By Gilbert Guru
Supreme Court Justice, Ruth Bader Ginsburg, died Friday, September 23. The tragic death of a woman who shattered glass ceilings for all women in America, relates more to Arizonans than one may have originally thought. Specifically, in relation to our own Senate Race in November.
The death of RBG affects us through response. Martha McSally tweeted 90 minutes after the death of Ruth Bader Ginsburg “This U.S. Senate should vote on President Trump’s next nominee for the U.S. Supreme Court.” Ginsburg had been dead for a mere 90 minutes when McSally called for her replacement. The pioneer who is credited with ensuring employers cannot discriminate against women for being pregnant (the Pregnancy Discrimination Act). The woman who, in 1996, led the ruling decision that prohibited state-funded schools from not admitting women (United States v. Virginia). The revolutionary who’s work paved the groundwork for the Equal Credit Opportunity Act of 1974, which allowed for women to have a bank account, credit card, and a mortgage without a male co-signer.
A woman who revolutionized Women’s Rights in America could not be given more than 90 minutes before McSally turned her death political.
However, juxtapose McSally’s response to Mark Kelly’s who tweeted “Justice Ginsburg dedicated her life to making our country more just. She fought cancer with the same ferocity she fought for civil right and left a legacy that impacted women’s right and equal protection under the law – she will continue to be a role model for so many.”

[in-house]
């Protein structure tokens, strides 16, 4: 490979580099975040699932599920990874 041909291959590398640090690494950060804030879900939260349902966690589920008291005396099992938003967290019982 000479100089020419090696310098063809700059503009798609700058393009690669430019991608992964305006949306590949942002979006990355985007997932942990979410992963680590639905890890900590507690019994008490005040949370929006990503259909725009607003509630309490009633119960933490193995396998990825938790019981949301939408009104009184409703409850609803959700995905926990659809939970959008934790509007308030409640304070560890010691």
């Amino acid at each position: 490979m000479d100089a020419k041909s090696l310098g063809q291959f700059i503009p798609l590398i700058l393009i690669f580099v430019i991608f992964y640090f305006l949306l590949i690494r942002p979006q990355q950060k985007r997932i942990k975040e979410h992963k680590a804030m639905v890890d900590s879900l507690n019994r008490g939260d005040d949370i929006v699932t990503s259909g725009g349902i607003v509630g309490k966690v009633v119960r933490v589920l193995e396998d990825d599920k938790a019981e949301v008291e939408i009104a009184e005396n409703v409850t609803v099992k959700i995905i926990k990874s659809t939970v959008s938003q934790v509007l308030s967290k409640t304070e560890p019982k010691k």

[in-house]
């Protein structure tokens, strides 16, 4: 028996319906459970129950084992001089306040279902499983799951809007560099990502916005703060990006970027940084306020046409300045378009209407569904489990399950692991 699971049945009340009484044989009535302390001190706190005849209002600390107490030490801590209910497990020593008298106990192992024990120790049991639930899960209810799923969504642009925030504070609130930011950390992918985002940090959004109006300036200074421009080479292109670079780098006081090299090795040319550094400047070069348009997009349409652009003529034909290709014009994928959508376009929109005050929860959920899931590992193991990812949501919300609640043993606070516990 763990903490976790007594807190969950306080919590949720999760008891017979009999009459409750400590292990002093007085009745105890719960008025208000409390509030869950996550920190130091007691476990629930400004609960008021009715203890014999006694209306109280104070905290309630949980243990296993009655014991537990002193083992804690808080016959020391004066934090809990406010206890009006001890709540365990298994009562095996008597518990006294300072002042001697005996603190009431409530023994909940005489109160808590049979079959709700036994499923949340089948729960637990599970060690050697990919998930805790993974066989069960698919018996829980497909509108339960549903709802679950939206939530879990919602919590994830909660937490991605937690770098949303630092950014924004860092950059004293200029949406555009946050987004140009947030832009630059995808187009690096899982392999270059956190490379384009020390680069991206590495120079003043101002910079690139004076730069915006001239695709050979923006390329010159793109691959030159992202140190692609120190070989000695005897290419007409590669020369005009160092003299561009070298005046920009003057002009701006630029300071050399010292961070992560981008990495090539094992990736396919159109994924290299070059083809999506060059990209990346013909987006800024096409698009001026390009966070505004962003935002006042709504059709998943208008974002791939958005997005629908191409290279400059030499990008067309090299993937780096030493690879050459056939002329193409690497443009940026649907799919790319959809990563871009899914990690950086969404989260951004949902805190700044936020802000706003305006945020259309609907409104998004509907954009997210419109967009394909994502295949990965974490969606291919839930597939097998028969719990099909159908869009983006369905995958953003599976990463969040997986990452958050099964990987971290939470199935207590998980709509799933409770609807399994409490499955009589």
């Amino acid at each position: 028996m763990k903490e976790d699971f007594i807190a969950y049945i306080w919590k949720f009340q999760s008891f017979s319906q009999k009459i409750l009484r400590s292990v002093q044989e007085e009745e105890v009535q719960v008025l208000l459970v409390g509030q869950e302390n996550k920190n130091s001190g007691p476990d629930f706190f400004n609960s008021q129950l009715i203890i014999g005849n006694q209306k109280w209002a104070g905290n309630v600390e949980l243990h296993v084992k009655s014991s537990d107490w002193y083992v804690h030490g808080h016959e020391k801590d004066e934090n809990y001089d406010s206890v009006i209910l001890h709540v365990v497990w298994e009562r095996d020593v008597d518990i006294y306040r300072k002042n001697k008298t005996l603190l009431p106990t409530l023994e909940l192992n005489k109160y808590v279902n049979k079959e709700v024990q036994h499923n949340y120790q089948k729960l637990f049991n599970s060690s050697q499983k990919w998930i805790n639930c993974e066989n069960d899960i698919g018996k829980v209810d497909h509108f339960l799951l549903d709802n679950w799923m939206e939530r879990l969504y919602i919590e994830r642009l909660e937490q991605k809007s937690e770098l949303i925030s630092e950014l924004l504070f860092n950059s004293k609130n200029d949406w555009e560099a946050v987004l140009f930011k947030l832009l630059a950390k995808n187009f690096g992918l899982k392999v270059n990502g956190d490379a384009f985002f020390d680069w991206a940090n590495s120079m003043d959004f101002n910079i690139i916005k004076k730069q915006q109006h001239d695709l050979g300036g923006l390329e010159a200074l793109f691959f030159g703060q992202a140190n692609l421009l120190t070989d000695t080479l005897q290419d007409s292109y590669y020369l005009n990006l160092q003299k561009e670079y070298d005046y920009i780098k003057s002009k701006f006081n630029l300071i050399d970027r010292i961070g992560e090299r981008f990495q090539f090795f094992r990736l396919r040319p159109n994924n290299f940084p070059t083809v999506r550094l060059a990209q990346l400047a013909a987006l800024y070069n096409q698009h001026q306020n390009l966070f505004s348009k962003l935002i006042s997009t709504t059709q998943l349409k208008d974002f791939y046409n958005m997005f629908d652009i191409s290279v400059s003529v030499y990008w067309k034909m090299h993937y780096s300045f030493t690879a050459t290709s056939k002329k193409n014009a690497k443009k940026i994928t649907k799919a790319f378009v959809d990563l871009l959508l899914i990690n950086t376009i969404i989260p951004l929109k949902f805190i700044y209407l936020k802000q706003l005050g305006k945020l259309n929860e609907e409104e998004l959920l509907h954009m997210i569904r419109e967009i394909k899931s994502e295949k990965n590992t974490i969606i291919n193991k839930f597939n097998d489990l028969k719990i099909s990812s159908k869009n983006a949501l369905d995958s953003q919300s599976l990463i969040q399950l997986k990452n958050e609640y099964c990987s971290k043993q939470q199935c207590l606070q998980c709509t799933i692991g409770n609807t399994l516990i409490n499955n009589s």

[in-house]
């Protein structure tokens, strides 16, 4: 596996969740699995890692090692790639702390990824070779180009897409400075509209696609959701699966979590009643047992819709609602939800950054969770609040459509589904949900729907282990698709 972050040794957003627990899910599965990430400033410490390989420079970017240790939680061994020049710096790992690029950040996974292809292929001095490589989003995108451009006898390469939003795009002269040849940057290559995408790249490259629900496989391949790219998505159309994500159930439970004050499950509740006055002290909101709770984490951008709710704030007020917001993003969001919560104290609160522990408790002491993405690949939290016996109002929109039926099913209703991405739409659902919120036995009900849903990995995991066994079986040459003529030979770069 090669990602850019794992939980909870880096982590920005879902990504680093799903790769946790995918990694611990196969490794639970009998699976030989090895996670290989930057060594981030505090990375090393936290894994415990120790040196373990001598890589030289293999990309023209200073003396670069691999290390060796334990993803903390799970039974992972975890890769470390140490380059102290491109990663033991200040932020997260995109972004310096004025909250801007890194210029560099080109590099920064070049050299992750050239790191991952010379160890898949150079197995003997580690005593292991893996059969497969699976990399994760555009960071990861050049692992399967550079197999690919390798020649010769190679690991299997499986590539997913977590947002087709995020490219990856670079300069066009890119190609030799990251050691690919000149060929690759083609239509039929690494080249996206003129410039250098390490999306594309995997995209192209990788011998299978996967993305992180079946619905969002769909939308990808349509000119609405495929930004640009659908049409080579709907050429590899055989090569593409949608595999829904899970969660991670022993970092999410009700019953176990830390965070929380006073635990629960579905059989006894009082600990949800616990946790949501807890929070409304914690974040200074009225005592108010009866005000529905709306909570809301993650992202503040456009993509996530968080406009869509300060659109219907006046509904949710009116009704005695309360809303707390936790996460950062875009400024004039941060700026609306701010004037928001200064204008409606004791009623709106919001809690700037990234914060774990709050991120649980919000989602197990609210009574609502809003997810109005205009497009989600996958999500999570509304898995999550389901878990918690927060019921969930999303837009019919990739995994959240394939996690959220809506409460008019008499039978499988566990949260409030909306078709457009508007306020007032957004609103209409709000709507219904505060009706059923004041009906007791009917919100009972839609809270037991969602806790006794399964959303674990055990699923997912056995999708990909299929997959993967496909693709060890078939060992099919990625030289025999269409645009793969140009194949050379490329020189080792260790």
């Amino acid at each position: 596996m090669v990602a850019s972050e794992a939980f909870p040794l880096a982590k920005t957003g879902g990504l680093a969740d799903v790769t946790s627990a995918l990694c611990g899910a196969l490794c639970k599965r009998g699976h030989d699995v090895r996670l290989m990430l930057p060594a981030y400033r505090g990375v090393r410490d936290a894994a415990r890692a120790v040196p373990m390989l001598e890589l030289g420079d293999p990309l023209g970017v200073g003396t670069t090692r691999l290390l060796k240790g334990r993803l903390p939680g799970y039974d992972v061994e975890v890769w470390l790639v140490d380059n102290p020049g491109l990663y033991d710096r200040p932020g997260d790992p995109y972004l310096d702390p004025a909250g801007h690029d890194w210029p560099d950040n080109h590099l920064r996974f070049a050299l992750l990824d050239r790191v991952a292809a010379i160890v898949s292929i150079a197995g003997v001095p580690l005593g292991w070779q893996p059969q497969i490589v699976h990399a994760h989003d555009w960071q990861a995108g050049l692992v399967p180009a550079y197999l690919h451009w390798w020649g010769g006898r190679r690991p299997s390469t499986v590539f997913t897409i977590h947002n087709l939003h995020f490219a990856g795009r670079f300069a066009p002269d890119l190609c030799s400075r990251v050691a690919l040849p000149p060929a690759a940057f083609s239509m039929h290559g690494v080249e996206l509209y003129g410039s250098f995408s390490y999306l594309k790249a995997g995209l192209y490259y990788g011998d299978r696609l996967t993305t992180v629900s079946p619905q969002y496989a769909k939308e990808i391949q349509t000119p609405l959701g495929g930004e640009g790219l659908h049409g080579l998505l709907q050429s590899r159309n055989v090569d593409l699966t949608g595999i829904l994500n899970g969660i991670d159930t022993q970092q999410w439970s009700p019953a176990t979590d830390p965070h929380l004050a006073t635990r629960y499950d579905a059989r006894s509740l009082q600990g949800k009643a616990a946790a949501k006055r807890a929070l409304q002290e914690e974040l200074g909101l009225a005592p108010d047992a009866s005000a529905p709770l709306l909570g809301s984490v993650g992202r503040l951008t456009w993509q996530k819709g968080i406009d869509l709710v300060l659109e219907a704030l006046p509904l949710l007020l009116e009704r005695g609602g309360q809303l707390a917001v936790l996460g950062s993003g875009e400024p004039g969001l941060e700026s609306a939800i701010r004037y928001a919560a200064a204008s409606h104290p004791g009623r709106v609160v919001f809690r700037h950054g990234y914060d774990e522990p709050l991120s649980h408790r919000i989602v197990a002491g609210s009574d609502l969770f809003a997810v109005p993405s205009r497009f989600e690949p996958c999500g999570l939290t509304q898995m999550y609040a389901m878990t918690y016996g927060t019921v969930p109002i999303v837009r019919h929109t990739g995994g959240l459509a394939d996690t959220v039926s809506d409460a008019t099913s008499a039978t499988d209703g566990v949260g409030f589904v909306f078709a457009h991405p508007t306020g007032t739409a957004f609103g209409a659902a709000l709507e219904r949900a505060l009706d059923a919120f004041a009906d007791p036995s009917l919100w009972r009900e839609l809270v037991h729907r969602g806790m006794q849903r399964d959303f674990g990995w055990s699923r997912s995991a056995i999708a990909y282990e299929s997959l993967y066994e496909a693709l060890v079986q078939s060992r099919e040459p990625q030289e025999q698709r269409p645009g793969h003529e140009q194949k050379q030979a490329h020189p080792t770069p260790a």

The difference is compassion. The death of Ruth Bader Ginsburg demonstrated the soul of our two Senate candidates.
Furthermore, the death of Justice Ginsburg affects Arizonans in relation to her replacement. The Supreme Court is an unchecked branch of government comprised of unelected officials that serve until resignation or death. The American people have no say in who serves on the high court, except through our elected President and Congress.
Likewise, Arizonans have never elected Martha McSally. She was appointed. Do we want her opinion and vote included on who should be on the Supreme Court? No. We should all be advocating for the nomination of Justice Ginsburg’s replacement on the court to be held after the election. Otherwise, our voice as Arizonans will not be fully heard if one of the congressional votes is cast by an appointed representative that the people of Arizona did not vote into office. Our elected Senator needs to be the one to cast the vote representing Arizona—whether it be McSally or Kelly.